Your personal information is big business. Every one of your clicks on Facebook, every keystroke of a Google search, every “Buy Now” button you hit on Amazon Prime is worth money to someone.

Yet what you willingly (or inadvertently) share with private businesses, however, pales in comparison to what you let the state Department of Revenue see -- Social Security numbers, birth dates, and information about your business and your children. The data is an almost literal gold mine for identity thieves and other ne’er do wells.

“Taxpayers have no choice but to provide this information to DOR, so it has a responsibility to do everything it can to keep it safe. If this information was improperly disclosed by the agency or one of its vendors, it could wreak havoc on the lives of millions of Bay State residents,” state Auditor Suzanne Bump said in a statement earlier this month. “In recent years, we’ve seen what can happen when DOR does not properly protect this information.”

The risks are real. Hackers are constantly trying to dig their way into the state’s computer systems.

“Every day, we have attacks,” Curtis Wood, the state’s secretary of Technology Services and Security, said this fall. “We receive about 525 million probes a day from foreign soil.”

The state is not doing nearly enough to fight off those cyberattacks and others like it, according to a troubling new report from Bump’s office.

The audit, released last week, found the DOR had no strategy to address the risk inherent in handling the private data of millions of citizens and businesses, and did not properly assess the risks of working with private vendors who had access to that information. The DOR, the audit said, also did not efficiently work with other departments -- such as the Executive Office of Technology Services and Security -- to combat the problem.

The audit, which covered the department’s activities from July 2016 to 2018, also found the revenue department did not have a written plan for responding to security incidents, and had not tested how well its systems stood up to hacking attempts.

Bump was more blunt in an interview with WCVB TV.

“The whole infrastructure for data security was missing at the Department of Revenue,” she said.

In its response to the audit, the DOR said it is already addressing many of the issues raised and noted the investigation didn’t turn up any instances of personal information being used inappropriately.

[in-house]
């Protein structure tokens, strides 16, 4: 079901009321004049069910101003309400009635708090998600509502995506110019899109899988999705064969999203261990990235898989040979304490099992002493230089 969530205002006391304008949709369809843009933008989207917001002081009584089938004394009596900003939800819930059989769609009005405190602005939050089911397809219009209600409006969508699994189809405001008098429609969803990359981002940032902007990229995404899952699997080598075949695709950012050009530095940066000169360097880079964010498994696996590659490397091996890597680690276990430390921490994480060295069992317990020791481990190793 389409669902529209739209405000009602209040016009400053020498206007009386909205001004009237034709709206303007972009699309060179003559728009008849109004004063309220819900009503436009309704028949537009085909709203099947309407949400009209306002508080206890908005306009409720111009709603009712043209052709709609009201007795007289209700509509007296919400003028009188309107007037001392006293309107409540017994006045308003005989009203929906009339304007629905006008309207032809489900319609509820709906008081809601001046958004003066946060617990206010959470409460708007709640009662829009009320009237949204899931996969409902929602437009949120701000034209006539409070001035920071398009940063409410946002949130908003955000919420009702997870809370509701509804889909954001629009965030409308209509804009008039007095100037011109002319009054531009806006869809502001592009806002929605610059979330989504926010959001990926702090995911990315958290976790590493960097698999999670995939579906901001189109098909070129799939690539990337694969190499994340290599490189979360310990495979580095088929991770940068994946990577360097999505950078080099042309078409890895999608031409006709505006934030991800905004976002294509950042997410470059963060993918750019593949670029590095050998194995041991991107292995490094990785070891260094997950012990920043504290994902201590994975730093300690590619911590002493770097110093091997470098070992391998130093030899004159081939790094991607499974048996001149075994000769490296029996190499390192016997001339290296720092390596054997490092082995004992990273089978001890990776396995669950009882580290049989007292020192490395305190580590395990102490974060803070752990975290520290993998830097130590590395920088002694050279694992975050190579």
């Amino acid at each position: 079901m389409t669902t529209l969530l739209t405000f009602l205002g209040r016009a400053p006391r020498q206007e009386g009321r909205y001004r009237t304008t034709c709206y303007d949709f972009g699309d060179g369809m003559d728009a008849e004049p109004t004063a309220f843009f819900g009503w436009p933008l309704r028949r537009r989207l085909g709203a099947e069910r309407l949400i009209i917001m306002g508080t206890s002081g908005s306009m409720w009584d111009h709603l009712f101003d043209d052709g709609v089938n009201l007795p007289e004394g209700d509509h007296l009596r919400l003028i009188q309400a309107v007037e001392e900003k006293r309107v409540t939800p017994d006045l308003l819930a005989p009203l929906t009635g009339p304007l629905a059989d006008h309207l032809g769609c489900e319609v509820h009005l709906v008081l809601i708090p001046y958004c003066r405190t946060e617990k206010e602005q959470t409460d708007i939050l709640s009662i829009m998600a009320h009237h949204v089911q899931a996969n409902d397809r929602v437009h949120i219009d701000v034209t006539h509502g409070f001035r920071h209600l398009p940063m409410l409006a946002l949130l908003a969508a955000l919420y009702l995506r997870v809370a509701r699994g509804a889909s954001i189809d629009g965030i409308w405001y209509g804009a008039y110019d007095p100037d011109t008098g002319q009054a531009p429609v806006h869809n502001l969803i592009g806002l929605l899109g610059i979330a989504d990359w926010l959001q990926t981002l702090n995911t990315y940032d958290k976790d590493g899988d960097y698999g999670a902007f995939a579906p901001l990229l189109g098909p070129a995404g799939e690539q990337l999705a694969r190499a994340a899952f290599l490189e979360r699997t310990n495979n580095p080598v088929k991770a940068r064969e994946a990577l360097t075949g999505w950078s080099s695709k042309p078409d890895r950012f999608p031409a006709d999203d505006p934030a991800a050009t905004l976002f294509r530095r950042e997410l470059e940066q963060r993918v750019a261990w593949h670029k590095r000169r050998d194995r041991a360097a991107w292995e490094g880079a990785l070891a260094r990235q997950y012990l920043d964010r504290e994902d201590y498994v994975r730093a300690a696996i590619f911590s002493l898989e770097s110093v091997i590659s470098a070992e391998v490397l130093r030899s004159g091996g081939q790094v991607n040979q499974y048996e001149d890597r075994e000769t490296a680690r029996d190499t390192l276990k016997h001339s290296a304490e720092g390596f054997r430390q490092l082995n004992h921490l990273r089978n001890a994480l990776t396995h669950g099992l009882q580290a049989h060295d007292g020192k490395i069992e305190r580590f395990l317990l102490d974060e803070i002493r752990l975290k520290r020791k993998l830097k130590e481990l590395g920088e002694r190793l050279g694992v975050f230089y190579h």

While that is true, it is not necessarily comforting. There have been plenty of recent examples where private data was exposed by government error, ranging from private business information to child support payment records containing Social Security numbers.

The Baker administration’s recent record for handling management issues -- think of the horrific record-keeping at the Department of Motor Vehicles and the slow-motion crash that is the MBTA -- does little to inspire confidence.

So what can be done? The first step is for the DOR to develop a data security plan that includes testing for security breaches and accidental dissemination of information. There also needs to be better communication between executive branch departments with access to sensitive data.

But before we put all the blame on the governor’s office, it must be noted the Legislature also has a role to play. This spring, Baker filed a $1.5 billion IT bond bill that included a $135 million “information security center.” The bill is currently in front of the House Ways and Means Committee.

Too often it takes a disaster for state government to act. It wasn’t until seven people died in a horrific accident in New Hampshire that it was learned the Massachusetts Registry of Motor Vehicles wasn’t processing reports of out-of-state infractions, allowing drivers who had no business being behind the wheel to stay on the road.

The state can’t wait to act until there is a major data breach. The time to act is now, before a major event affects the lives of thousands of state residents.

 

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